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Kuj5jin»ui>i uitusuHi. y5
had no flesh, but of goats and fowls, since 1 landed Id this horrid place.
June 18. Rained all that day, and I staid within. 1 thought, at this time, the rain felt cold, and 1 was somewhat chifly; which I knew was not usual in that latitude.
June 19. Very ill, and shivering, as if the weather had been cold.
June 20. No rest all night; violent pains in my head, and feverish.
June 21. Very ill; frightened almost to death with the apprehensions of my sad condition, to be sick, and no help; prayed to God for the first time since the storm off Hull; but scarce knew what 1 said, or why, my thoughts being all confused.
June 22. A little better; but under dreadful apprehensions of sickness.
June 23. Very bad again; cold and shivering, and then a violent headache.
June 24. Much better.
June 25. An ague very violent: the fit held me seven hours; cold fit, and hot, with faint sweats after it.
June 26. Better; and having no victuals to eat, took my gun, but found myself very weak: however, 1 killed a she-goat, and with much difficulty got it home, and broiled some of it, and ate. 1 would fain have stewed it, and made some broth, but had no pot.
June 27. The ague again so violent that I lay a-bed all day, and neither ate nor drank. I was ready to perish for thirst but so weak, I had not strength to stand up, or to get myself any water to drink. Prayed to God again, but was lightheaded: and when I was not, I was so ignorant that I knew not what to say; only lay and cried, "Lord, look upon me! Lord, pity me! Lord, have mercy upon me!" I suppose I did nothing else for two or three hours; till, the fit wearing off, I fell asleep, and did not wake till far in the night. YVhen 1 awoke, I found myself much refreshed, but weak, and exceeding thirsty: however, as 1 had no water in my whole habitation, I was forced to lie till morning, and went to sleep again. In this second sleep, 1 had this terrible dream: 1 thought that 1 was sitting on the ground, on the outside of my wall, where I sat when the storm blew after the earthquake, and that I saw a man descend from a great black cloud, in a bright flame of fire, and light upon the ground: he was all over as bright as a flame, so that 1 could but just bear to look towards him; his countenance was most inexpressibly dreadful, impossible for words to describe: when he stepped upon the ground with his feet, I thought the earth trembled, just as it had done before in the earthquake: and all the air looked, to my apprehension, as if it had been filled with flashes of fire. He had no sooner landed upon the earth, but he moved forward towards me, with a long spear or weapon in his hand to kill me; and when he came to a rising ground, at some distance, he spoke to me, or I heard a voice so terrible that it is impossible to express the terror of it: all that 1 can say 1 understood, was this: "Seeing all these things have not brought thee to repentance, now thou shalt die;" at which words I thought he lifted up the spear that was in his hand to kill me.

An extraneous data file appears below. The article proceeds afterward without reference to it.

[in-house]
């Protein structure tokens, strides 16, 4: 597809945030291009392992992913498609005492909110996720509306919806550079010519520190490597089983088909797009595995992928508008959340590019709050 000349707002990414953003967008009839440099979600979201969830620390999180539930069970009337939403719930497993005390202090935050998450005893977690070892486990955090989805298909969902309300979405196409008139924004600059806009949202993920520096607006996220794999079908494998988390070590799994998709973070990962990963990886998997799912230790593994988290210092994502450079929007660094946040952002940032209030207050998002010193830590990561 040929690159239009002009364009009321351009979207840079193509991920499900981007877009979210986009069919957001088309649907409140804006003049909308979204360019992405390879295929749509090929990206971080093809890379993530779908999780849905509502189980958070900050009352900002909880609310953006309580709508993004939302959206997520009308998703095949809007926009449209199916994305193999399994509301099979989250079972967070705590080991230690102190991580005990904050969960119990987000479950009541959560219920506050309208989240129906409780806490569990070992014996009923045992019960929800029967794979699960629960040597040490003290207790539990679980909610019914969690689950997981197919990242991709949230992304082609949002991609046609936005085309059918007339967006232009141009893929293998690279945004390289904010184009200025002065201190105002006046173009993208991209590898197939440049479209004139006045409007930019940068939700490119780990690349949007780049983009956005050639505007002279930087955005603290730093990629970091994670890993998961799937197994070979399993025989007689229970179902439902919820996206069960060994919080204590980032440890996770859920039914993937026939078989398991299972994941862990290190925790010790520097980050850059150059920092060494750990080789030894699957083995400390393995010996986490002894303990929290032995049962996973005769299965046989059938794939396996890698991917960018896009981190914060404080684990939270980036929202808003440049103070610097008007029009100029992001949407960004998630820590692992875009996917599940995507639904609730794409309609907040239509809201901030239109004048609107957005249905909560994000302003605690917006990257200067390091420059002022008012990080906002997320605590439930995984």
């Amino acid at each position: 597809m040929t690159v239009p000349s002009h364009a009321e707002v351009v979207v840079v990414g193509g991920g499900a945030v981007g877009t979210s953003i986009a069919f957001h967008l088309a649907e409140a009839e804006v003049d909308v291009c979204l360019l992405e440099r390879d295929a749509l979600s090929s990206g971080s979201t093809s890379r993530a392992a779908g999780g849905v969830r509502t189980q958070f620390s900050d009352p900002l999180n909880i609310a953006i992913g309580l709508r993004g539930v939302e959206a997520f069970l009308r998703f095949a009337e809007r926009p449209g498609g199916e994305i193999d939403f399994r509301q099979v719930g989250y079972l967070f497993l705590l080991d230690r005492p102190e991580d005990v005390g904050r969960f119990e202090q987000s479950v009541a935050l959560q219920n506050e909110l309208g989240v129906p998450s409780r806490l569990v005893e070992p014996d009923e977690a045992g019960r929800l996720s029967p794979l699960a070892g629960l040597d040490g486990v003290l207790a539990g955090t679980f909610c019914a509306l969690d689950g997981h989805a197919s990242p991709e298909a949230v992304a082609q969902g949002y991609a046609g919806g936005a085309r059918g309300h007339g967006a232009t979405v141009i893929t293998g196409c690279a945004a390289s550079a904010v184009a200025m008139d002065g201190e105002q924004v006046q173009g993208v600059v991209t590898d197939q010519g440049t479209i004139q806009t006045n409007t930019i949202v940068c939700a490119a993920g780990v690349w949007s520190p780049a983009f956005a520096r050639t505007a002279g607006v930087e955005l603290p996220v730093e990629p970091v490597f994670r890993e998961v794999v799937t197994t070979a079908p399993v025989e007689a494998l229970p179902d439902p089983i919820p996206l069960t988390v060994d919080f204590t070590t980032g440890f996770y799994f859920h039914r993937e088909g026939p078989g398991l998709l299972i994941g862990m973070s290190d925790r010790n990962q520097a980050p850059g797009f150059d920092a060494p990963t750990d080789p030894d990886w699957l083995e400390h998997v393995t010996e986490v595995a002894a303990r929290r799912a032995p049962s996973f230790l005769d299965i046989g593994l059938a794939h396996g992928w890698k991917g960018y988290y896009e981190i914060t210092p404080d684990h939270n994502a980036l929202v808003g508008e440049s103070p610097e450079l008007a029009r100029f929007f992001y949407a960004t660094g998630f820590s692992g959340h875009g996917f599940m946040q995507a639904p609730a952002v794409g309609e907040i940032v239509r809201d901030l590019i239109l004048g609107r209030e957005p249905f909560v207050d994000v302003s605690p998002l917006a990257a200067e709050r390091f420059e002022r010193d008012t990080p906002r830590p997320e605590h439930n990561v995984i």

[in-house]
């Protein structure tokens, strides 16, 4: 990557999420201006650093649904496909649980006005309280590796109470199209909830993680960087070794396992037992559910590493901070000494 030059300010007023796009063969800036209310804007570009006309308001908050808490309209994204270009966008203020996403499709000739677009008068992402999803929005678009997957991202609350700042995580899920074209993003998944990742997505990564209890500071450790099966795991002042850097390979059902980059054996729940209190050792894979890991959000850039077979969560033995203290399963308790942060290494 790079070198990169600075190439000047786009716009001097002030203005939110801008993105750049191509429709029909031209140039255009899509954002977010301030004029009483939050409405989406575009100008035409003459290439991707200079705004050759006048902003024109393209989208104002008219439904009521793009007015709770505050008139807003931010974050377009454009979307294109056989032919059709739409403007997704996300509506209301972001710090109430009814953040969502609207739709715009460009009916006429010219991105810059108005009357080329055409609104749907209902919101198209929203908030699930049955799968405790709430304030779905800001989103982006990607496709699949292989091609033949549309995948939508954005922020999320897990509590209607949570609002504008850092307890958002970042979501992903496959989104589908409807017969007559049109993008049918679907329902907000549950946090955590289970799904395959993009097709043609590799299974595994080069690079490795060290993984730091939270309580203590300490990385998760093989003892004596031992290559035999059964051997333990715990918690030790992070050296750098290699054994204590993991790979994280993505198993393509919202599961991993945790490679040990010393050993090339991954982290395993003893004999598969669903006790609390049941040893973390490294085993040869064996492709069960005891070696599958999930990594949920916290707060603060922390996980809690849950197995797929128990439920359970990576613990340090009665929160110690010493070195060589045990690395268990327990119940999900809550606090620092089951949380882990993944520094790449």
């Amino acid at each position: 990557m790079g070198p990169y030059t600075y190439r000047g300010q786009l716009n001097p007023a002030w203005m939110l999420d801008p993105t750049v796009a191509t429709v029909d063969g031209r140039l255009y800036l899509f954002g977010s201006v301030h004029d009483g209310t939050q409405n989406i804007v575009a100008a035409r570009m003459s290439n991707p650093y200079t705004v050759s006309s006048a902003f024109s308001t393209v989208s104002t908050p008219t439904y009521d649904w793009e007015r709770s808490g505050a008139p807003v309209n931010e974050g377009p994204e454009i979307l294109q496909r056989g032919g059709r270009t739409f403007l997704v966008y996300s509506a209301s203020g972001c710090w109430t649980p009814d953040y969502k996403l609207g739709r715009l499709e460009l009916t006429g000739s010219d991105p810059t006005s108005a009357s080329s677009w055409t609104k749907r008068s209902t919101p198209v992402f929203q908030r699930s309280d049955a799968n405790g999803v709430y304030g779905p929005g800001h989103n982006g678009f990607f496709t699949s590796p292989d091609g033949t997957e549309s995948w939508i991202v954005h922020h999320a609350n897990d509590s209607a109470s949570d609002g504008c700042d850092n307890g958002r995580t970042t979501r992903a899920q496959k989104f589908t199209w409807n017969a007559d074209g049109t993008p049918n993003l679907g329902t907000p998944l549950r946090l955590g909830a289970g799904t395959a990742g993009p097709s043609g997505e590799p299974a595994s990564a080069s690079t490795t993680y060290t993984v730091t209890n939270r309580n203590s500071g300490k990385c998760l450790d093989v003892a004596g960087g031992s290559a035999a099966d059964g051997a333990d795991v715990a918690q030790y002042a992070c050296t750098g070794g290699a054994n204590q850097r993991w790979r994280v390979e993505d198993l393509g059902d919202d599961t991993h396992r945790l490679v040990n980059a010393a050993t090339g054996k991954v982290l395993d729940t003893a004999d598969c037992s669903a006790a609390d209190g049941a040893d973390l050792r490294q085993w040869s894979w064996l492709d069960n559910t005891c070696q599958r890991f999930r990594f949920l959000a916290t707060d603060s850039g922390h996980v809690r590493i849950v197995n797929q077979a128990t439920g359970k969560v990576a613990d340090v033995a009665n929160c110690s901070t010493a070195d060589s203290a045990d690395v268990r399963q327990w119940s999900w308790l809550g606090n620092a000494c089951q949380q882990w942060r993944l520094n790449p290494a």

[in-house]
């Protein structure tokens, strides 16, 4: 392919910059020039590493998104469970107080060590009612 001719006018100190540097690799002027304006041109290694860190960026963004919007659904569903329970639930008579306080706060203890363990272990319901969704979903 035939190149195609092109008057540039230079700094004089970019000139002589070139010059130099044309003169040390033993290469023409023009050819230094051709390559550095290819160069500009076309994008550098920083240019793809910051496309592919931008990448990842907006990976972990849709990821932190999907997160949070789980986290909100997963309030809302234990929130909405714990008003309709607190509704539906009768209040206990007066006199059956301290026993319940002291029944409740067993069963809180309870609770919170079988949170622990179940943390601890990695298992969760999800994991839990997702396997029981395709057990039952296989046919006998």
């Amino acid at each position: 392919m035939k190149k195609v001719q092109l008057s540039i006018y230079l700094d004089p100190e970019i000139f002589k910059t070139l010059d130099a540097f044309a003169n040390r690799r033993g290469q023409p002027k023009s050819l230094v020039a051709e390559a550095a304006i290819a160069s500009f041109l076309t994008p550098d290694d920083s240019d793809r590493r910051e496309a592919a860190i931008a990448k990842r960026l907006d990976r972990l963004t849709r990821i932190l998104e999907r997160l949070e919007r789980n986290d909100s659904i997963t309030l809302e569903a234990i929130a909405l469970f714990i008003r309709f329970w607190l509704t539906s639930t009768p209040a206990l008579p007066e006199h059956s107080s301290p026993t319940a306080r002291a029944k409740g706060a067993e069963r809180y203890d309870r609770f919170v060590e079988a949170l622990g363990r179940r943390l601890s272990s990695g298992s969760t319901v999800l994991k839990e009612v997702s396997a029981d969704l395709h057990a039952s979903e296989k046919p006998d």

No one that shall ever read this account, will expect that 1 should be able to describe the horrors of my soul at this terrible vision; I mean that even while it was a dream, I even dreamed of those horrors; nor is it any more possible to describe the impression that remained upon my mind, when I awaked, and found it was but a dream.
I had, alas! no divine knowledge: what I had received by the good instruction of my father, was then worn out, by an uninterrupted series, for eight years, of seafaring wickedness, and a constant conversation with none but such as were, like myself, wicked and profane to the last degree. I do not remember that 1 had, in all that time, one thought that so much as tended either to looking upward towards God, or inward towards a reflection upon my own ways: but a certain stupidity of soul, without desire of good, or consciousness of evil, had entirely overwhelmed me; and I was all that the mosc hardened, unthinking, wicked creature, among our common sailors, can be supposed to be; not having the least sense, either of the fear of God, in danger, or of thankfulness to him, m deliverances. .
In the relating what is already past of my story, this will be the more easily believed, when 1 shall add, that, through all the v.-inety of miseries that had to this day befallen me, I never had so much as one thought of its being the hand of God, or that it was a just punishment for my sin; either my rebellious behavior against my father, or my present sins, which were great; or even as a punishment for the general course of my wicked life. When I was on the desperate expedition on the desert shores of Africa, I never had so much as one thought of what would become of me; or one wish to God to direct me whither I should go, or to keep me from the danger which apparently surrounaed me, as well from voracious creatures, as cruel savages: but I was quite thoughtless of a God or a Providence; acted like a mere Drute, from the principles of nature, and by the dictates of common sense onty; and, indeed, hardly that. When I was delivered and taken up at sea, by the Portuguese captain, well used, and dealt with justly and honorably, as well as charitably, I had not the least thankfulness in my thoughts. When, again, I was shipwrecked, ruined, and in danger of drowning, on this island, I was as far from remorse, or looking on it as a judgment: I only said to myself often, that I was an unfortunate dog, and born to be always miserable.